Julia Margaret Cameron: Influence and Intimacy

Art, Photography
4 out of 5 stars

Time Out says

4 out of 5 stars

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We take it for granted today but when photography was first invented, it must have been extraordinary to witness a moment in time captured forever as a static image. When you look at Julia Margaret Cameron’s photographs from more than 150 years ago, you are reminded why photography was, and still is, so enchanting.

Cameron received her first camera as a forty-eighth birthday present from her daughter in 1863 and quickly created an unprecedented number of images. To celebrate the bicentenary of Cameron’s birth two museum displays pay tribute to an experimental photographer whose innovative approach was artistically revered but also critically condemned due to her unorthodox methods.

At the V&A, in a majestically crimson-painted gallery, the display focuses on Cameron’s relationship with the museum and its founding director Sir Henry Cole. It was he who gave Cameron her first show in 1865 at the V&A’s former incarnation, the South Kensington Museum. Sepia-tinged and often blurry, her photos retain the traces of the photographic process – smudges, scuffs and scratches due to the hazardous and sensitive chemicals used. They’re alluring and haunting. Apparitional portraits of friends and family are hung next to religious and allegorically-themed compositions, which feature one of Cameron’s recurring muses and models, her personal maid Mary Ann Hillier. Cameron cast the melancholic-looking Hillier as Shakespeare’s Juliet, as the Madonna, as St Agnes and as the Greek poet Sappho, among many others. More notable sitters include members of the Victorian intelligentsia Cameron mixed with. Her unique use of lighting, composition and focus accentuates the distinguished personalities of geologist Charles Darwin, poet Robert Browning and the illustrious poet laureate Alfred Lord Tennyson, a neighbour of the Cameron’s on the Isle of Wight.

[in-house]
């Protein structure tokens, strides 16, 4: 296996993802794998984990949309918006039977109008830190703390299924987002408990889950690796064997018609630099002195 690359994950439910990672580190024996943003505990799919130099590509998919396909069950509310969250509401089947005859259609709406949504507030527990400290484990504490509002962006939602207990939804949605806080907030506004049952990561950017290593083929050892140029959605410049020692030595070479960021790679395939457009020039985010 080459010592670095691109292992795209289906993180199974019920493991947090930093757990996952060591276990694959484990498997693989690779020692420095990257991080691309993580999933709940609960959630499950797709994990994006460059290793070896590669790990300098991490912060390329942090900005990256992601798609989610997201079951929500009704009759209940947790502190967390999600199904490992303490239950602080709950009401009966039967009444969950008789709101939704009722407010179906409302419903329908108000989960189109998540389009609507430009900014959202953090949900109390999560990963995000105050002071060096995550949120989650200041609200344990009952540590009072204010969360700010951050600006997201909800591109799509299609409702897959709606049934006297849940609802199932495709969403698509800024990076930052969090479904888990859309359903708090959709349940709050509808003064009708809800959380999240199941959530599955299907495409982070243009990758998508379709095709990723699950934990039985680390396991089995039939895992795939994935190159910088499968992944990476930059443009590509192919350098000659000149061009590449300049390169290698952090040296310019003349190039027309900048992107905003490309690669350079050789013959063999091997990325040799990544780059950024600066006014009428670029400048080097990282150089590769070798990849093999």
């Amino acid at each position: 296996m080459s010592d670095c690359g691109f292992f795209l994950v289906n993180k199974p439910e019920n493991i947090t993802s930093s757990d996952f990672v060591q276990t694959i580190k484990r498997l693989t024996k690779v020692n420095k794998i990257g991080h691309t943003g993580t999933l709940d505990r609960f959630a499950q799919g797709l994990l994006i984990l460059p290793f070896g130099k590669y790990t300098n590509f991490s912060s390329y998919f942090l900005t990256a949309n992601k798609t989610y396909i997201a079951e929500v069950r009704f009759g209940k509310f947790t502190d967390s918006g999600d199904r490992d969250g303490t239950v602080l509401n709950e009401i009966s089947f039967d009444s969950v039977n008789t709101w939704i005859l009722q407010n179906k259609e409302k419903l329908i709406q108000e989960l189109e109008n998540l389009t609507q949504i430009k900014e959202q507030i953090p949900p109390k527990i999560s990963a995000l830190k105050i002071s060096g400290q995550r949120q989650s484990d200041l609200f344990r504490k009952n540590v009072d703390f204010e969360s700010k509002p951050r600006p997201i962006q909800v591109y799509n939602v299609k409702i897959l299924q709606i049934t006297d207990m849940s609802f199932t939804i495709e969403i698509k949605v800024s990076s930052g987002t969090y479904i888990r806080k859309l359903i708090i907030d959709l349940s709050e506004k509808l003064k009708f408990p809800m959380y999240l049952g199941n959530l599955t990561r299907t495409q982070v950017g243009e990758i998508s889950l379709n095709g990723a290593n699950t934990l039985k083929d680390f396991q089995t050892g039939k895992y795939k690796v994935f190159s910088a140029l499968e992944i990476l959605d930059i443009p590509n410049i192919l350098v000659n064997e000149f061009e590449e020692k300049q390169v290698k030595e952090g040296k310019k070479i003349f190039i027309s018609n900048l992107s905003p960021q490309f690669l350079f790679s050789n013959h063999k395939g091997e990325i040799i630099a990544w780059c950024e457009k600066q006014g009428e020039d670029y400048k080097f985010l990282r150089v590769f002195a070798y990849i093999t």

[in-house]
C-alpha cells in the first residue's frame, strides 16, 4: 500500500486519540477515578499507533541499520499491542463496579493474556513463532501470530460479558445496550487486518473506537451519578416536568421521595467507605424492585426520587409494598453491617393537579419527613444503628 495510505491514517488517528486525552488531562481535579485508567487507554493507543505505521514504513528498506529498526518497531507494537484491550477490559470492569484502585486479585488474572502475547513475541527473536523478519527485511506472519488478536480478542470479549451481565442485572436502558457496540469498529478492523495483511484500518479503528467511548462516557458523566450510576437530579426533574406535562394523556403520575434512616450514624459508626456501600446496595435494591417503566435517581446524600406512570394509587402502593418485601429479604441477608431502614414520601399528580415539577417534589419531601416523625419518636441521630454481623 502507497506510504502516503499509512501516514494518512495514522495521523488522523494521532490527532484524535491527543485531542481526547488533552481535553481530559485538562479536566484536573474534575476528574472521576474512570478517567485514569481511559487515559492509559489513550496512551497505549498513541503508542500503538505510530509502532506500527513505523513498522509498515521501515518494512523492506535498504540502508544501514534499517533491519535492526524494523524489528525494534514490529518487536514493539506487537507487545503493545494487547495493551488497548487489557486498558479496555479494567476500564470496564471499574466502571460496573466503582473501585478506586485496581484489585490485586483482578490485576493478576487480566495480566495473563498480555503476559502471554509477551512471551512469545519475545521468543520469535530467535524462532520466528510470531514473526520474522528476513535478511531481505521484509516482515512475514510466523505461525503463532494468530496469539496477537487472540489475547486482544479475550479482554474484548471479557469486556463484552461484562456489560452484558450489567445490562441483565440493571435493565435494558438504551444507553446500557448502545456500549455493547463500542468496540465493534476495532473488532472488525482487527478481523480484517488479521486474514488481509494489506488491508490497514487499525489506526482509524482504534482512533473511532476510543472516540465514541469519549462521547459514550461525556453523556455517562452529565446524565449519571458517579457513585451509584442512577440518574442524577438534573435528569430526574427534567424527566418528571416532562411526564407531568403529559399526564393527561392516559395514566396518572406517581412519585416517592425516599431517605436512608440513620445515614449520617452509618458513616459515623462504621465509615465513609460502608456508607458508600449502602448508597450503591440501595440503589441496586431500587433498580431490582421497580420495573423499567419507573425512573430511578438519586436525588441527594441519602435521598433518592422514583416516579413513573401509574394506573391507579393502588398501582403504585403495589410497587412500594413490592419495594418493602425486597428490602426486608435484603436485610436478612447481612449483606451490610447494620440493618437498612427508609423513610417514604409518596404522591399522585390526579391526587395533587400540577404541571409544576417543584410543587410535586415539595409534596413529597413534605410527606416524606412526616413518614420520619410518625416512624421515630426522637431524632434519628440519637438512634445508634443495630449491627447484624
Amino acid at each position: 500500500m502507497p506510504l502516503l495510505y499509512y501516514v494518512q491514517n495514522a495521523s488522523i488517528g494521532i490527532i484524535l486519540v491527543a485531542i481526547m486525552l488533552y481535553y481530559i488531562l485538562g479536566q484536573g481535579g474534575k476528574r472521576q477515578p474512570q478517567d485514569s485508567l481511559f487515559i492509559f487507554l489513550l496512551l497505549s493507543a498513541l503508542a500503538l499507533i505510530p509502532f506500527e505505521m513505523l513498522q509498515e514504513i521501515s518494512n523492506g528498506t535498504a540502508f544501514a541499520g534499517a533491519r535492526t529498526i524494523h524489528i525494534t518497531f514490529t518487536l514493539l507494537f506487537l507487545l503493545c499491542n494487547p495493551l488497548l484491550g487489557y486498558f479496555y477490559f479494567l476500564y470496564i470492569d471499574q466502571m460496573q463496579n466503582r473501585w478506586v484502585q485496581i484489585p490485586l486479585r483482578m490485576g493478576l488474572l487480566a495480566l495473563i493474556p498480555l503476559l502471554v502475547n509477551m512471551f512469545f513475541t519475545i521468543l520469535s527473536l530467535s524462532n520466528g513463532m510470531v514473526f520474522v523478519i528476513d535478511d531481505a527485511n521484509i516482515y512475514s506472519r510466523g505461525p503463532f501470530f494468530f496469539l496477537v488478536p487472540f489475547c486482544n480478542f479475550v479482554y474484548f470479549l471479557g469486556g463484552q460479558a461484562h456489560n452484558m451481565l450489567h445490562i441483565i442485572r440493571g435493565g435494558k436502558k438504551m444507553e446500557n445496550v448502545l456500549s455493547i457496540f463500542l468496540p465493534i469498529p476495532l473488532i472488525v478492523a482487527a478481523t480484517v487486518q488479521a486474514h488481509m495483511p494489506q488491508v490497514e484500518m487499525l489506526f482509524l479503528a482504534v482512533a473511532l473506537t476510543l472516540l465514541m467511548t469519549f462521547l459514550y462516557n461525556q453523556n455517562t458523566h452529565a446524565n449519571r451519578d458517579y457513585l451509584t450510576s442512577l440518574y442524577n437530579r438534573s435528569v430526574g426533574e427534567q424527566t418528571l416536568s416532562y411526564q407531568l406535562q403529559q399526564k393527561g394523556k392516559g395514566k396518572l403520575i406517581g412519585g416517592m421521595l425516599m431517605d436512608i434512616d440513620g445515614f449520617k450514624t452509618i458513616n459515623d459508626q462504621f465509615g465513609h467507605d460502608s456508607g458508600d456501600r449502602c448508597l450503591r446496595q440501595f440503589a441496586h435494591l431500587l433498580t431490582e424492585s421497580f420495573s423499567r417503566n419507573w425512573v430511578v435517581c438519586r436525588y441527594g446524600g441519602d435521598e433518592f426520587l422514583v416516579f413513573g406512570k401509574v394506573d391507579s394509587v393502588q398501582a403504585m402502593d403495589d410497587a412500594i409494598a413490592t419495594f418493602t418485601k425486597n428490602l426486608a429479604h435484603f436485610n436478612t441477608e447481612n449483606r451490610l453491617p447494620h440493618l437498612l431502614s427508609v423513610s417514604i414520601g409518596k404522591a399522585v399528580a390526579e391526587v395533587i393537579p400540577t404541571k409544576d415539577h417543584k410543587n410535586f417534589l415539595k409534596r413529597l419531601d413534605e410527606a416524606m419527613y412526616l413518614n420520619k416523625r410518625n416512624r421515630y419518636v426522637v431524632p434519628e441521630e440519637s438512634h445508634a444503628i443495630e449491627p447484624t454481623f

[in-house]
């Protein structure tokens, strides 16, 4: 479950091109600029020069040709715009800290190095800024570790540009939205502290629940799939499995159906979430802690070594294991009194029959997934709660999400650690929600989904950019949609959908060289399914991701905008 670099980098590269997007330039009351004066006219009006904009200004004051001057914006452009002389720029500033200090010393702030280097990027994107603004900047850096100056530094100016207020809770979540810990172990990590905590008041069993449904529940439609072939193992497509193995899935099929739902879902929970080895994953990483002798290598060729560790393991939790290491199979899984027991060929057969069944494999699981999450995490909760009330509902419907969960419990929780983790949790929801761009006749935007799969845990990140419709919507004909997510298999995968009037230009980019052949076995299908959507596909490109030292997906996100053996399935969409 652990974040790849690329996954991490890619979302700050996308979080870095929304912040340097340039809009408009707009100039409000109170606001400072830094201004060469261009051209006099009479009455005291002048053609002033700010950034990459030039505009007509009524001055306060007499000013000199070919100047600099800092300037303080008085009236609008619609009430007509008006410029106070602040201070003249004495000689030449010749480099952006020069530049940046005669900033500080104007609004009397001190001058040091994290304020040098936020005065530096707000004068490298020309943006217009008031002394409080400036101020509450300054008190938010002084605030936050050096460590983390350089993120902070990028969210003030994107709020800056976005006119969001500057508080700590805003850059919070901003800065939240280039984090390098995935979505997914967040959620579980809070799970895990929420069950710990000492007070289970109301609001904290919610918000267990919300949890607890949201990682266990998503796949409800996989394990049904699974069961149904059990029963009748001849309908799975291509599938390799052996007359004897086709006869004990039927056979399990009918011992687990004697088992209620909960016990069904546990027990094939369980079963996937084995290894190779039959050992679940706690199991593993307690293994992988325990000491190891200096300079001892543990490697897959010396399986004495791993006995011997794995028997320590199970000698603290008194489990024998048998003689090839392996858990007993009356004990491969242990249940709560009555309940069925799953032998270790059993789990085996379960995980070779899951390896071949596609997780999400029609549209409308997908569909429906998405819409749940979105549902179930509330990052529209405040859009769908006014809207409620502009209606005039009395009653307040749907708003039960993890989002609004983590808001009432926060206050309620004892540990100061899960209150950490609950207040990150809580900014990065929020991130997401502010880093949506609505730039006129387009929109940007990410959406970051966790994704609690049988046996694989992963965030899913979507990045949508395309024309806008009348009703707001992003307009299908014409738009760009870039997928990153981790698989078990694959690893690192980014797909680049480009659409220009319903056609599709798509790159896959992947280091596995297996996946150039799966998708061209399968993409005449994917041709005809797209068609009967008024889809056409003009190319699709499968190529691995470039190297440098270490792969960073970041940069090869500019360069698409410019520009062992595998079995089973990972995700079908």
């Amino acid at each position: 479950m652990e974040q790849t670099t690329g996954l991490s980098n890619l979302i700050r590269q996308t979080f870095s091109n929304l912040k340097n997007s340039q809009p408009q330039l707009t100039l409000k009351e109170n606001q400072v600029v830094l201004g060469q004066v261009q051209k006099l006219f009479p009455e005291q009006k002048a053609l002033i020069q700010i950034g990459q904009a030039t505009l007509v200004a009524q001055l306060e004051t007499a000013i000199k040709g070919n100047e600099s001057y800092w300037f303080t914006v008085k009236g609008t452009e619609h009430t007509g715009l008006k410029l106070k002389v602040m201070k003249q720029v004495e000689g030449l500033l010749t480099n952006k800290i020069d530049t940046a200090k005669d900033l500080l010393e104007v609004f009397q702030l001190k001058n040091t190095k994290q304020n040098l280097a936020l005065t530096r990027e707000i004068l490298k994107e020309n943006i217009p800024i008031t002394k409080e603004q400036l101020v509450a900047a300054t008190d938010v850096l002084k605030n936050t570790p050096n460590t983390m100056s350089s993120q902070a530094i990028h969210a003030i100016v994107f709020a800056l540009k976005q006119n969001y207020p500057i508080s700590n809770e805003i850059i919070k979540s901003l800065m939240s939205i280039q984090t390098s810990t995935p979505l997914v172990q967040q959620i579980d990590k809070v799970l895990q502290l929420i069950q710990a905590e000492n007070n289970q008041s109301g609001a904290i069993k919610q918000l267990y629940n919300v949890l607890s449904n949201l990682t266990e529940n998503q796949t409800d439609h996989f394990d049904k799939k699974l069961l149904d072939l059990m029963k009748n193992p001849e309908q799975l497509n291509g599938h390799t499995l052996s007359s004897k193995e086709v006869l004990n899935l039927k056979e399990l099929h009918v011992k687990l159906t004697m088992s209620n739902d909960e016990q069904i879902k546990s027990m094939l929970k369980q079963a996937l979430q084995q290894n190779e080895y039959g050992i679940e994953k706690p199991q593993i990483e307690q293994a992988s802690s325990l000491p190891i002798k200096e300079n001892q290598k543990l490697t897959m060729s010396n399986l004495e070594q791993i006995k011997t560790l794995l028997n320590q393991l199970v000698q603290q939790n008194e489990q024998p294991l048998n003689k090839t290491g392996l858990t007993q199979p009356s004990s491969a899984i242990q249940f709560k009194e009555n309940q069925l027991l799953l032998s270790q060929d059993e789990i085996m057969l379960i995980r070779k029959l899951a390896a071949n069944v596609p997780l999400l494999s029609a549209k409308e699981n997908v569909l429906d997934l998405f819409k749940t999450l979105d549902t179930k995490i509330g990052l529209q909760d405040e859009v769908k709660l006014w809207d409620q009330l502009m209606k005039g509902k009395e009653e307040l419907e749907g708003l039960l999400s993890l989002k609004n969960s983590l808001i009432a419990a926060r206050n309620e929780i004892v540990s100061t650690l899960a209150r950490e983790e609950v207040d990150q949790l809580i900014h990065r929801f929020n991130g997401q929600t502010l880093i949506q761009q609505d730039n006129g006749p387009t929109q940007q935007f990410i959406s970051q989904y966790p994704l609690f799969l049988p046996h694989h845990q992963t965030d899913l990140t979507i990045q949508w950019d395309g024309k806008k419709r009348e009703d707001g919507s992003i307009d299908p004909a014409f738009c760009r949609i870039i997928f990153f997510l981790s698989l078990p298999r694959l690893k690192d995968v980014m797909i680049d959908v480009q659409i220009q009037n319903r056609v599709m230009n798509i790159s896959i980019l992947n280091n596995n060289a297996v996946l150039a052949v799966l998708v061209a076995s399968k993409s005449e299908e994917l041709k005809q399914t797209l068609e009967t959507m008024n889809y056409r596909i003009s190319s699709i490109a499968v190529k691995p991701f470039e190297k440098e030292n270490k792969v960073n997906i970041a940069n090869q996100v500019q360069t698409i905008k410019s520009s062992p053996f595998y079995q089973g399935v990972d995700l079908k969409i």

Yet some of Cameron’s most striking works feature her niece Julia Jackson (mother of Bloomsbury group writer Virginia Woolf and artist Vanessa Bell). Julia was a favoured model of the Pre-Raphaelites and symbolist painter George Frederic Watts – Cameron’s artistic mentor. Her classical beauty and forlorn expression lend each portrait a beguiling power. It’s in these works that Cameron’s aesthetic concerns versus her technical ability are most prevalent and reveal her to be a true artist.

Over at the Science Museum some of the same images or alternative examples can be seen, but here they are part of one of the many portfolios Cameron created during her fifteen-year career, gifted to the scientist and astronomer Sir John Herschel in 1864. Some 90 examples of Cameron’s portraits and religious studies are on display. In these early works many of the sitter’s eyes avoid the camera lens giving them an air of introspection. Yet due to the photographic process requiring sitters to stay still for a specific period of time, sometimes Cameron’s subjects appear startled or mad; Herschel’s eyes almost seem to pop out of his skull.

What is most remarkable about this display are the eight photographs taken in Ceylon when the Camerons returned to their ailing coffee plantation in the late 1870s. Here, she captures her servants and local residents as themselves, a rarity during imperial rule when picturesque scenes were more the norm. Right up until her death in 1879, Cameron persevered in experimenting with photography’s capability of creating captivating and timeless impressions. Going beyond mere documentation, she was a pioneer who, during photography’s infancy, pushed the medium towards something profound. 

SEE ALSO: Julia Margaret Cameron at the V&A


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